Among the elements in Romney’s plan:
- Cap federal spending at 20 percent of gross domestic product (it was 24.3 percent last year), which would require spending cuts of approximately $500 billion per year in 2016, assuming the economy grows about about 4 percent annually. (The US grew by 2.8 percent in 2010.) The plan would also reverse defense cuts in Obama administration budgets.
- Cut nonsecurity discretionary spending to below 2008 levels by cutting such spending 5 percent across the board.
- Privatize Amtrak, saving $1.6 billion.
- Reduce subsidies for the National Endowments for the Arts and Humanities, the Corporation for Public Broadcasting, and the Legal Services Corporation, saving $600 Million.
- Eliminate Title X family planning funding that benefits groups like Planned Parenthood, saving $300 million.
- Reduce foreign aid by $100 million, particularly to countries the US borrows money from, including China.
- Reduce the federal workforce by 10 percent through attrition, align federal employee compensation with the private sector, and repeal the Davis-Bacon Act, which, according to Romney, “forces the government to pay above-market wages, insulating labor unions from competition and driving up project costs by approximately 10 percent.”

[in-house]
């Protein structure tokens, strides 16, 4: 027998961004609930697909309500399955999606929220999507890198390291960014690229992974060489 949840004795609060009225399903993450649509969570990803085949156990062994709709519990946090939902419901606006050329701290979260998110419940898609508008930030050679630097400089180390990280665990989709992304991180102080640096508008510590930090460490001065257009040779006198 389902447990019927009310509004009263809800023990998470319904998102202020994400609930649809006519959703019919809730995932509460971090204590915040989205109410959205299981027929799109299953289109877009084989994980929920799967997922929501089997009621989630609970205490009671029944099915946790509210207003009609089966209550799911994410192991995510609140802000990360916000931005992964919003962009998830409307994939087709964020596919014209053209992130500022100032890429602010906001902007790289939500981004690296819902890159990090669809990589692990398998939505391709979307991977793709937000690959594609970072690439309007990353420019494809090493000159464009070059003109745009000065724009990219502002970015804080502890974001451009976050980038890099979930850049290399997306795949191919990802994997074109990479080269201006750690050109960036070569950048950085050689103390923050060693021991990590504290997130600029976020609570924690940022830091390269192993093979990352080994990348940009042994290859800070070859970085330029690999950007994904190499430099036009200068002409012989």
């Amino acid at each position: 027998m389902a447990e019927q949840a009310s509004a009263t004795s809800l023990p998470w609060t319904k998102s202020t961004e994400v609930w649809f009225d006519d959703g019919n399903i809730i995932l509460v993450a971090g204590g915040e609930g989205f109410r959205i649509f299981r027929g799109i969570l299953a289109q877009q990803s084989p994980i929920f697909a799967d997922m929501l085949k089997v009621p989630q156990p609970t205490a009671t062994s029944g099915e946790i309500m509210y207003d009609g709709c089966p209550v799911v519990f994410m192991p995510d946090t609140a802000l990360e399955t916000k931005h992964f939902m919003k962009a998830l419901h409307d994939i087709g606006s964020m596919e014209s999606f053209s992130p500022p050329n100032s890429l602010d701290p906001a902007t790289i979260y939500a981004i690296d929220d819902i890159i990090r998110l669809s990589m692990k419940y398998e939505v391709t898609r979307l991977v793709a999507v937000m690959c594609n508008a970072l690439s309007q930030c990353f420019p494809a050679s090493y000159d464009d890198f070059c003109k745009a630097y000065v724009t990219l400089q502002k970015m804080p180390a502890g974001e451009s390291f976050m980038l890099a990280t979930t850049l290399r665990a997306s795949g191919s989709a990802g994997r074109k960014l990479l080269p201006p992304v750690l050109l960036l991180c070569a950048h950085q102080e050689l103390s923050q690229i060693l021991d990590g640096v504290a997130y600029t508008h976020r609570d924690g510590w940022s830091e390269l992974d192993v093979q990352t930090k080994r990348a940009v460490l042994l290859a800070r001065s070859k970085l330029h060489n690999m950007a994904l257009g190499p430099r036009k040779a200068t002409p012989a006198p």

On Social Security, Romney would “gradually raise the retirement age to reflect increases in longevity and slow the growth in benefits for higher-income retirees.”
Similarly, Romney indicates a gradualism on Medicare.
“First, Medicare should not change for anyone in the program or soon to be in it,” he said in his speech Friday. “We should honor our commitments to our seniors.”
“Tomorrow’s seniors should have the freedom to choose what their health coverage looks like,” he continued. “Younger Americans today, when they turn 65, should have a choice between traditional Medicare and other private health-care plans that provide at least the same level of benefits ... as with Social Security, the eligibility age should slowly increase to keep pace with increases in longevity.”
Many of the details in Romney’s plan are yet to be revealed, but his political competitors were quick to weigh in.